So that leaves you…
Dropping your kid off for therapy thinking this will decrease their anger.
Wondering if the person you’re sending your kid to knows exactly how freakin’ frustrating it is to deal with your kid on the daily.
Feeling like a sh*t parent because your kid’s therapist’s suggestions are just NOT going to work for your family.
Feeling like a sh*t parent because you can imagine these suggestions would work for the parents of the other kids this therapist works with.
The list goes on.
You often struggle with how to help your HSC move about their day when their worries are HUGE all the dang time. It makes sense, then, that your go-to is ‘let’s talk about it later’ or ‘ think happy thoughts to distract you.’
You hope that your child will forget about what’s bothering them, and genuinely, you’ve seen it happen before, so it’s not always a delay tactic because you’re not in the mood/feeling confused how to handle it/have no time to spend 20 minutes on this/just don’t feel like it/your other kid needs to eat (have bum wiped/wants to lick your face/poke the dog in the eye…you name it).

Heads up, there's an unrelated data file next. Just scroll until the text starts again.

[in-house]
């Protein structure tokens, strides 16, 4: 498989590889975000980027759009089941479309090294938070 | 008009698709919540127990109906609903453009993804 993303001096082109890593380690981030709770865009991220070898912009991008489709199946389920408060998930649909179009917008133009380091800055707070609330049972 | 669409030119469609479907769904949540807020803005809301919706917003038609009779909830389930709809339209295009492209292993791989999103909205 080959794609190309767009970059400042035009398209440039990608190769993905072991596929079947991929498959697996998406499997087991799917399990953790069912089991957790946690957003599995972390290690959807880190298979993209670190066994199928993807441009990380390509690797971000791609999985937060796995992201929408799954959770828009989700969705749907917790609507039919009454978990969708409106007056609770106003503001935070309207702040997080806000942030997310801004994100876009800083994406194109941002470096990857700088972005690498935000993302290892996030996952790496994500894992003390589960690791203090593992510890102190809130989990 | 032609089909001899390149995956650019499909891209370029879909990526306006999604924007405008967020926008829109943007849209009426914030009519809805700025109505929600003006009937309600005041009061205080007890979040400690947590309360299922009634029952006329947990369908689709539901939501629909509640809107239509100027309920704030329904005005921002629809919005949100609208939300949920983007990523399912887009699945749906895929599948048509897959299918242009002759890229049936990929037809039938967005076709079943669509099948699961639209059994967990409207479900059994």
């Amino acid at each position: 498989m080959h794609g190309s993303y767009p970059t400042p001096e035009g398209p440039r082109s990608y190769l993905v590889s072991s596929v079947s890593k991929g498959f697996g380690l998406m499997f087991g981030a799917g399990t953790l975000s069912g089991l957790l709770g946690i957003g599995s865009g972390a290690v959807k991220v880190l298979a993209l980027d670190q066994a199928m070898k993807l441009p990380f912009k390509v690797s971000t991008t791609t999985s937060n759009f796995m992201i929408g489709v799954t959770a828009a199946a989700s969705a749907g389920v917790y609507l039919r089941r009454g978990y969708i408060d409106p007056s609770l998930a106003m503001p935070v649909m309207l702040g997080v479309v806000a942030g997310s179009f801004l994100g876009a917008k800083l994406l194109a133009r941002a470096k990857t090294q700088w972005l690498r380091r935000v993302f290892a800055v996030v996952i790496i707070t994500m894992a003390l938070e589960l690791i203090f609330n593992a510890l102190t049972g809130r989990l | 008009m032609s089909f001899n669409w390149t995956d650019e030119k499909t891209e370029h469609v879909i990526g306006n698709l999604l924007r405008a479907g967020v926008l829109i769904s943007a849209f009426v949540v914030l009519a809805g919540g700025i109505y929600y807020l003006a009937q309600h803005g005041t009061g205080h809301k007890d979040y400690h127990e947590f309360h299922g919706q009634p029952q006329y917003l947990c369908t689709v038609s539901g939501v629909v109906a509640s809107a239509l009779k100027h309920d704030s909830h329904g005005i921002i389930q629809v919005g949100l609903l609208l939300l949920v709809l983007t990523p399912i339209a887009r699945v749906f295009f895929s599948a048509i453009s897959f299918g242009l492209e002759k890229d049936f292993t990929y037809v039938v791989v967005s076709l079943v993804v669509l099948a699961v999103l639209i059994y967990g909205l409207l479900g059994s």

But then there are the times when it royally backfires, leaving you wiped out and with bald patches where you (metaphorically I hope) yanked out all of your hair.
The truth is, most of the time your child is not ‘forgetting about it’. With a mind wired to move faster and use more of its power ALL OF THE...
When Autism Doesn’t Seem to Fit… HSC and/or ASD…Which one is it? Join me as I discuss this.
That moment when you think....
"Is she doing this on purpose?"
"Maybe he's just going this for attention?"
"Is my child manipulating me?"
Whether it's trying to get homework done, being put to bed on time or just getting out the door- the thought lingers in the back, or front, of your mind.
What about when you realize your child's meltdowns are controlling the entire day? Is that what they wanted all along? Is this how it's always going to be?
Join me to learn the truth about what's really going on.
Where do we draw the line with school?
Helping your child get used to the pandemic school day is hard enough, and if you’re parenting a Highly Sensitive Child, you need to be on your toes.